Using this analogy I understand how each thread is uniquely important and may seem insignificant at any particular time but without it the design would be incomplete. It's not impossible to be aware of the overall design of the tapestry but some threads get so caught up in their particular placement in the weave they fail to see the importance or placement of the other threads.

Archetypally everyone is meant to serve in different ways. Some people are meant to go out in the trenches and gather supplies and rescue, while others are meant to offer condolences, wisdom and peace of mind. Some are meant to calculate, assess and strategize while still others are meant to document or report. No one role is more important in the weave than another. When crisis occurs (which is part of the weave) each thread will serve its function in the design of the pattern. 

Many counselors and therapists work with those who, months or years after an initial disaster occurs, are still healing the psychological, spiritual and mental damage from the catastrophe. After the tangible clean up efforts are completed and those who came to their rescue in those moments return to their normal lives, there can be a sense of abandonment for the victim.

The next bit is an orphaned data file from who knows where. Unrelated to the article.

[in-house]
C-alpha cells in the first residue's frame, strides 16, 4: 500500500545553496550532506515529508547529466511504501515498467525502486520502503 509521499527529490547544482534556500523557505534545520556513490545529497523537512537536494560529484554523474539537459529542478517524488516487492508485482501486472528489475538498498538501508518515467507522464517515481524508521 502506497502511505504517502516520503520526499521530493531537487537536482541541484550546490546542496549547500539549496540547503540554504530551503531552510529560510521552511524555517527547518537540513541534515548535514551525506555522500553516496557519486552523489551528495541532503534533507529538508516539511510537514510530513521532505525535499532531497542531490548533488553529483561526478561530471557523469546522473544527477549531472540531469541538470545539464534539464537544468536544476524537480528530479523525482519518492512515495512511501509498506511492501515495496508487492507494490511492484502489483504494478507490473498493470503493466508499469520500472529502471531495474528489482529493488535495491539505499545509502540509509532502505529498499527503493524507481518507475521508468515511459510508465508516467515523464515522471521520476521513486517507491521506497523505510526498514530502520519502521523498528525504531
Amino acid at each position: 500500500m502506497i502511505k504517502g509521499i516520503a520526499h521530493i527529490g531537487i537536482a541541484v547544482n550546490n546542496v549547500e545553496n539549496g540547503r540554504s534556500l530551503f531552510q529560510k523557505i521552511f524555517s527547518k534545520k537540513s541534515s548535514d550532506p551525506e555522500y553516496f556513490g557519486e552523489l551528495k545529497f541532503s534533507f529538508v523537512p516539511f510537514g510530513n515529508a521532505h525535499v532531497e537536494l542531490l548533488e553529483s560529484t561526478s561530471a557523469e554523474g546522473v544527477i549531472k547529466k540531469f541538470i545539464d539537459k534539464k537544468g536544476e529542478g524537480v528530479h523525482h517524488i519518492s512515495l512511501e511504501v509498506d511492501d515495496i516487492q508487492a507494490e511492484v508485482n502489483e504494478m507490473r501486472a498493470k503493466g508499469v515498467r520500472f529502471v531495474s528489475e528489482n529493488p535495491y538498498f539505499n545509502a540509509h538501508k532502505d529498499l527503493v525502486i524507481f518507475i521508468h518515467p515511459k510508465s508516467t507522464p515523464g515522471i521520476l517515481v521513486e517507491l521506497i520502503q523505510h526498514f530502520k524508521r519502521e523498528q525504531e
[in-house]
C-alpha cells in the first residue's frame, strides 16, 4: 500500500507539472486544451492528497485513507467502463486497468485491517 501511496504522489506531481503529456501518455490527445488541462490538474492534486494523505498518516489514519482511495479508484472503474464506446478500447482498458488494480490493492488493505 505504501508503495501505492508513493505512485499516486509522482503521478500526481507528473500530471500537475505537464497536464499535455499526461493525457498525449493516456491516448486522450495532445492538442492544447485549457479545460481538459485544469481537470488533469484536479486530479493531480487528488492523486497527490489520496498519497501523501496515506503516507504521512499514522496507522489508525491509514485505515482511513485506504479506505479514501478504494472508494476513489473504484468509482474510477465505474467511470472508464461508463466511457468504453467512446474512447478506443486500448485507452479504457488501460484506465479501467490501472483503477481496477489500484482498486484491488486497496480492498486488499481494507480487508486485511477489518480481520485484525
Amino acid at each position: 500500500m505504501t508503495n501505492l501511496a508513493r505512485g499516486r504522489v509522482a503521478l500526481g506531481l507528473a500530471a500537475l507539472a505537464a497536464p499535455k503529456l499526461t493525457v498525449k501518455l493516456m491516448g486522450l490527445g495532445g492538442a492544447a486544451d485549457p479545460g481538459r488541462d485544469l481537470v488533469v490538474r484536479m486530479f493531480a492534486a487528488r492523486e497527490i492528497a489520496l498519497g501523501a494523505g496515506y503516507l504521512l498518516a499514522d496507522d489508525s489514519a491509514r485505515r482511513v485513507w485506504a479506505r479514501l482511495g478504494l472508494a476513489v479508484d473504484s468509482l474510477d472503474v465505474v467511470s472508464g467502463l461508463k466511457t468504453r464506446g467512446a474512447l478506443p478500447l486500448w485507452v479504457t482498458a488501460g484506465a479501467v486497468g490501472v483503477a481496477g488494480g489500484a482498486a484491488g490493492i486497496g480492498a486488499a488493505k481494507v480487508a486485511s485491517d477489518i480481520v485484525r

Some people believe that because the house is rebuilt, the money came in, or the funeral is over that their lives are whole again. This is often far from the case. Hence another important deployment of service is necessary and is carried out by the counselors, ministers, social workers, grief counselors, spiritual advisors, etc.

Alternately, the artist is meant to capture the emotion of the moment and the scientist is meant to record the data. The mother at home teaches her child about disaster safety and the looter rummages through rubble. 

Others are meant to dissent, criticize and whistle blow at times when others are immersed in clean up efforts and feeding the hungry. 

The weave continues, each thread playing an integral role. 

In order to maintain the spirit of compassion it's important to note that every thread is laid in the creation of the pattern with perfect symmetry

I'm reading the Wheel of Time Series by fantasy writer Robert Jordan (who uses the analogy of the tapestry as a conceit throughout the novels) and frequently in the books the wisest characters repeat a phrase which I find beautiful and appropriate: "The wheel weaves as the wheel wills".

Implicit in this wisdom is that even in the midst of chaos there is order (chaos theory in physics explores this more). The wheel is the universal principle of the cyclical nature of time and nature, and while we effect the weave, we are ultimately at the mercy of its whims, we can look up and see the weave with awe and beauty, grumble or cower in confusion over its ways. Resistance often leads to pain and disappointment.

The artist's vision is often unfathomable to the brush.

At times we are awestruck by the power of the wheel and we shift to love and compassion. Sometimes we forget the ultimate power of reality and fall back asleep. For me, times like this require peaceful surrender; a knowing that everything happens exactly the way it is supposed to. And while it does not immediately lessen the shock of chaotic events it allows me to relax and serve the way I'm meant to.

Indeed, the wheel weaves as the wheel wills.